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After our survey, Jennie and I decided to head out to Aquirre Lake at Buenos Aires National Wildlife Refuge in the hope of finding three Roseate Spoonbills that had been seen there off and on over the previous few days. We’d both seen this species elsewhere, but not in Arizona.
We dropped in at Amado Pond on the way, which hosted the continuing BROWN PELICAN and 13 BLACK-BELLIED WHISTLING-DUCKS.
Embarrassingly, I’d never been to Buenos Aires before, so it was exciting just visiting a new site. It’s an impressive mesquite grassland, with permanent and seasonal pools which can attract shorebirds and wading birds in the right conditions. Today was one such occasion.
We started at Grebe Pond, a big, permanent pond, which had a GREATER YELLOWLEGS and a few BLACK-NECKED STILTS, but no spoonbills. Thankfully, another birder appeared and told us where we could find the big pink birds, which he’d seen feeding on Aguirre Lake itself, which is a large seasonal pond that is often dry but currently has a little bit of water and some great wading bird habitat. On the way to the lake, we found a few migrant WILLOW FLYCATCHERS in the willows and mesquites.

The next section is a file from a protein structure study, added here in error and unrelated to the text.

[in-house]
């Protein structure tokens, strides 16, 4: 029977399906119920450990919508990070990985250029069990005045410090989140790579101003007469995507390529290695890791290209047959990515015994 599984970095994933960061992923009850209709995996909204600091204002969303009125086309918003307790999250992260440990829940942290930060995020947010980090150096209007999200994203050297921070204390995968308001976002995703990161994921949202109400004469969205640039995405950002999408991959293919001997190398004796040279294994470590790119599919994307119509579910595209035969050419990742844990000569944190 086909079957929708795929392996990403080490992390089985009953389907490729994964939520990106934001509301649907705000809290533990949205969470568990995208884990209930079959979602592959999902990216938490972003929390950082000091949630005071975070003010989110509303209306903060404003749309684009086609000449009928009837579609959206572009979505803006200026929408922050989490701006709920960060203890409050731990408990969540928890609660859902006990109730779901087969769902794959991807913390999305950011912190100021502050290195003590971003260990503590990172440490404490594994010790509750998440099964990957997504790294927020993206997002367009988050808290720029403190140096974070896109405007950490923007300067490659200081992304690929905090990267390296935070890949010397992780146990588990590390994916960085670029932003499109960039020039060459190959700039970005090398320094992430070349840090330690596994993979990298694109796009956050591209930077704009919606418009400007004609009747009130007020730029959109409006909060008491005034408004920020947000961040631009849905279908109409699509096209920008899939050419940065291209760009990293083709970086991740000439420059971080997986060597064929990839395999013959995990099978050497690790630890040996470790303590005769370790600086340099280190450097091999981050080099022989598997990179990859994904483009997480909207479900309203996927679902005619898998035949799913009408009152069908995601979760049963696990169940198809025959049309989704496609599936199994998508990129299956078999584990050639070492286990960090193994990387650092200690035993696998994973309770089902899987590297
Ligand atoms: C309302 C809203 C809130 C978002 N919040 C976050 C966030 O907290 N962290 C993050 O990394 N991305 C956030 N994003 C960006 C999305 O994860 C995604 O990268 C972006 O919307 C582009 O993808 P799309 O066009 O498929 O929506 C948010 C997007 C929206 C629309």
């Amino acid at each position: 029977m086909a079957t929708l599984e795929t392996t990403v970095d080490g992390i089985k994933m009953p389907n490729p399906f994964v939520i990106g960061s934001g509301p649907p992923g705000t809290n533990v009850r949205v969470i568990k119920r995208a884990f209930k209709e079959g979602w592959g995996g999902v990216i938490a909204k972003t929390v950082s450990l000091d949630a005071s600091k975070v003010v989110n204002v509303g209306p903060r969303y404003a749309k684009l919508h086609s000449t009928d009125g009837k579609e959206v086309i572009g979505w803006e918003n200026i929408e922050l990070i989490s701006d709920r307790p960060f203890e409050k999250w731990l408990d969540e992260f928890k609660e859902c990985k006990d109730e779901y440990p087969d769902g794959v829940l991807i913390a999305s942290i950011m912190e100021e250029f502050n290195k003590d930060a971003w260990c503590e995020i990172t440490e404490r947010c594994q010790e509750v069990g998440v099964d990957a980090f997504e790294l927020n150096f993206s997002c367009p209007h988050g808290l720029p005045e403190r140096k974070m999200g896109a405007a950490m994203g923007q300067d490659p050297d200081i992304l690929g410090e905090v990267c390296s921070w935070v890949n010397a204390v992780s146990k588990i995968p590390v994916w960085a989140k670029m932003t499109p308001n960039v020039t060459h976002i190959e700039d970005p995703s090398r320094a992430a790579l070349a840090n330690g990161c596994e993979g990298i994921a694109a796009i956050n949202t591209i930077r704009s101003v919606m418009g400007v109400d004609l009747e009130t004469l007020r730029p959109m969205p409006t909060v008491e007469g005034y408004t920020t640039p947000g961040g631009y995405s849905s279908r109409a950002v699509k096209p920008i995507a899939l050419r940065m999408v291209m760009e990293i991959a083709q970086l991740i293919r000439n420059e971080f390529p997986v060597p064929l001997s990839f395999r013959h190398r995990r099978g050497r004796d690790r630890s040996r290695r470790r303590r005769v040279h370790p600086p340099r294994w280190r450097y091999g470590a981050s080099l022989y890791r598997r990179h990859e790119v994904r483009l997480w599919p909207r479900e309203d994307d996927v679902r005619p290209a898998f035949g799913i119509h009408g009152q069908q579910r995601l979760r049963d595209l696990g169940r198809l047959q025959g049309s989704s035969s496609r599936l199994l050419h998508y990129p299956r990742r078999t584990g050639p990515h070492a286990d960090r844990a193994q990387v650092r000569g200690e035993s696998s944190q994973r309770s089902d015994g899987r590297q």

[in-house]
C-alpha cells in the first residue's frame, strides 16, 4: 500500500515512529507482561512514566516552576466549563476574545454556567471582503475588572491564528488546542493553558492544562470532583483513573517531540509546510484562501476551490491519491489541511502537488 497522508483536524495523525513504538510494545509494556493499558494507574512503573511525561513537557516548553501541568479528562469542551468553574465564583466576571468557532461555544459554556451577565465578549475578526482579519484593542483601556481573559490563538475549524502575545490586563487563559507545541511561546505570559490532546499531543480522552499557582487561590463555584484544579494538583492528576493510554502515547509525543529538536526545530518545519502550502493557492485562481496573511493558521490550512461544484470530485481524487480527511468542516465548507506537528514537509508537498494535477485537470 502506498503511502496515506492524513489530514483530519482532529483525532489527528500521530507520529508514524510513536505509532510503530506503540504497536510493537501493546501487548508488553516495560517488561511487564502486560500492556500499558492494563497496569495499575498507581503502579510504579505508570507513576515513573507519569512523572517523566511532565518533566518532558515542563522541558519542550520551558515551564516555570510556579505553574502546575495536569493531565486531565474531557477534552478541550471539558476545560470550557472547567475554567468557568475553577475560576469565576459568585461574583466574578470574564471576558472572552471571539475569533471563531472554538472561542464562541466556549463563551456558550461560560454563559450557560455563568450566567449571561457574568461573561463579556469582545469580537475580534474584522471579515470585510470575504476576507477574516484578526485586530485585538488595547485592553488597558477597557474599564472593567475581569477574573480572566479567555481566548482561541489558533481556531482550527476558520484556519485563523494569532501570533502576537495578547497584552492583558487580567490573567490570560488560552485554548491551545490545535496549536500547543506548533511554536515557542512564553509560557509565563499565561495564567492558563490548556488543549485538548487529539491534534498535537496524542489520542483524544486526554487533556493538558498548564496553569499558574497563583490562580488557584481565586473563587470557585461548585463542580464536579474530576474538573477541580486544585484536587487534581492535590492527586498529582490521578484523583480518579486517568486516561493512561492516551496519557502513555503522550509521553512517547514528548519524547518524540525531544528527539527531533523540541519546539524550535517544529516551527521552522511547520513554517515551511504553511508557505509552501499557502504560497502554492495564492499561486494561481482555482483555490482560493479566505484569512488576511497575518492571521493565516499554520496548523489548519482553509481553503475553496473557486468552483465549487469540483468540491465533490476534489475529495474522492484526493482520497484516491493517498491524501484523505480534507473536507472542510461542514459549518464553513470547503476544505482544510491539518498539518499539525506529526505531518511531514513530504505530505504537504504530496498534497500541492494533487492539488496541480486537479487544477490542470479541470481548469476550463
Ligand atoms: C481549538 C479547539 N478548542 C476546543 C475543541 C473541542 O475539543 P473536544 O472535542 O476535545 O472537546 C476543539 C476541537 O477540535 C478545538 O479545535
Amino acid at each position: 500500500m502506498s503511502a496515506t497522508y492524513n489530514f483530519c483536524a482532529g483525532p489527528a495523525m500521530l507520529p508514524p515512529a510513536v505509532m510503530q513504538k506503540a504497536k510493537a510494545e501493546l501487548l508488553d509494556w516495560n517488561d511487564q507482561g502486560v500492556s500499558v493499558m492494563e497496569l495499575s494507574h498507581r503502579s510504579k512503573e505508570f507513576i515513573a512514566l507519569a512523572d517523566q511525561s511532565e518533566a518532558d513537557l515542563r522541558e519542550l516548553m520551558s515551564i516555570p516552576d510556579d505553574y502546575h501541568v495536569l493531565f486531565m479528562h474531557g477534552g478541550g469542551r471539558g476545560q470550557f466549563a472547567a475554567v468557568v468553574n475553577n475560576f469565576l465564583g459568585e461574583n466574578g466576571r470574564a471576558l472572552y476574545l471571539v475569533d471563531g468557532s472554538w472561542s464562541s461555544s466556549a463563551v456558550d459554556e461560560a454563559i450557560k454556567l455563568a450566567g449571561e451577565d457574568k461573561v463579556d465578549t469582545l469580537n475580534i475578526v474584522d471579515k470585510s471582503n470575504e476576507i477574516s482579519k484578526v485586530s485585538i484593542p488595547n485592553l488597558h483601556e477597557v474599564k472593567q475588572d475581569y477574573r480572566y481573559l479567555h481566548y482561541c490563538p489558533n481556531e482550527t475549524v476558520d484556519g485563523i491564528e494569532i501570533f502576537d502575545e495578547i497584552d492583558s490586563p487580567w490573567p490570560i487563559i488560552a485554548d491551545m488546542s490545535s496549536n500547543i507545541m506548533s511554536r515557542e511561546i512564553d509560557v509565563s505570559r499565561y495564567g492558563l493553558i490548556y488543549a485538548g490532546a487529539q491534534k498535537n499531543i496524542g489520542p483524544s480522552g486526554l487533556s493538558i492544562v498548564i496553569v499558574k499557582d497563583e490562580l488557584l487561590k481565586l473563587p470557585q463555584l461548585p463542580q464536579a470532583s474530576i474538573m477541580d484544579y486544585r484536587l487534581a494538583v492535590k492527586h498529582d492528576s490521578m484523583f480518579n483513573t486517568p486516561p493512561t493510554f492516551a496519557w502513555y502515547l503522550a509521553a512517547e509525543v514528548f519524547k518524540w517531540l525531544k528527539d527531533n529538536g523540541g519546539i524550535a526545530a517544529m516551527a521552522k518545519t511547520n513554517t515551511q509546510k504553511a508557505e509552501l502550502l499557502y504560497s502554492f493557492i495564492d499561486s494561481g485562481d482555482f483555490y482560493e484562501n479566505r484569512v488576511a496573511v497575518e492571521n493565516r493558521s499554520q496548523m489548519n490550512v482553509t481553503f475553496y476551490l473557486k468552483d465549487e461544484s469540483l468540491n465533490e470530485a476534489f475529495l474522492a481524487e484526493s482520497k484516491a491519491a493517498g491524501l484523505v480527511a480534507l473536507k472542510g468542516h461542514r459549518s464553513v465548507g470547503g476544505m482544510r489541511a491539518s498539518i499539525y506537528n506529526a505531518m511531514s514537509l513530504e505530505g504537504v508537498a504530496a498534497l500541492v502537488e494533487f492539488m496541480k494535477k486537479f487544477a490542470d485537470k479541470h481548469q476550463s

Unfortunately, the spoonbills must have moved, as there was no sign of them at the lake. A ‘canal’ runs behind Grebe Pond, and we started to explore that habitat. A couple of BLUE-WINGED TEAL were among a flock of CINNAMON TEAL, a noisy BELTED KINGFISHER chattered away, and a NORTHERN HARRIER drifted by. Shorebirds included BAIRD’S, LEAST, and WESTERN SANDPIPERS. A couple of BANK SWALLOWS headed south, and other highlights were plenty of recently-arrived BREWER’S SPARROWS, LAZULI BUNTING, BULLOCK’S ORIOLE, and YELLOW-HEADED BLACKBIRD.
The only big wading birds we’d found were a few GREAT EGRETS and nine WHITE-FACED IBIS. We were starting to feel our luck was out when I spied three big pink birds through the vegetation! We adjusted our position and were soon enjoying excellent views of three stunning ROSEATE SPOONBILLS, my 426th species for Arizona.
To end a wonderful day in fitting style, a scattered flock of 65 AMERICAN WHITE PELICANS drifted south, 39 of which I managed to fit into this photo.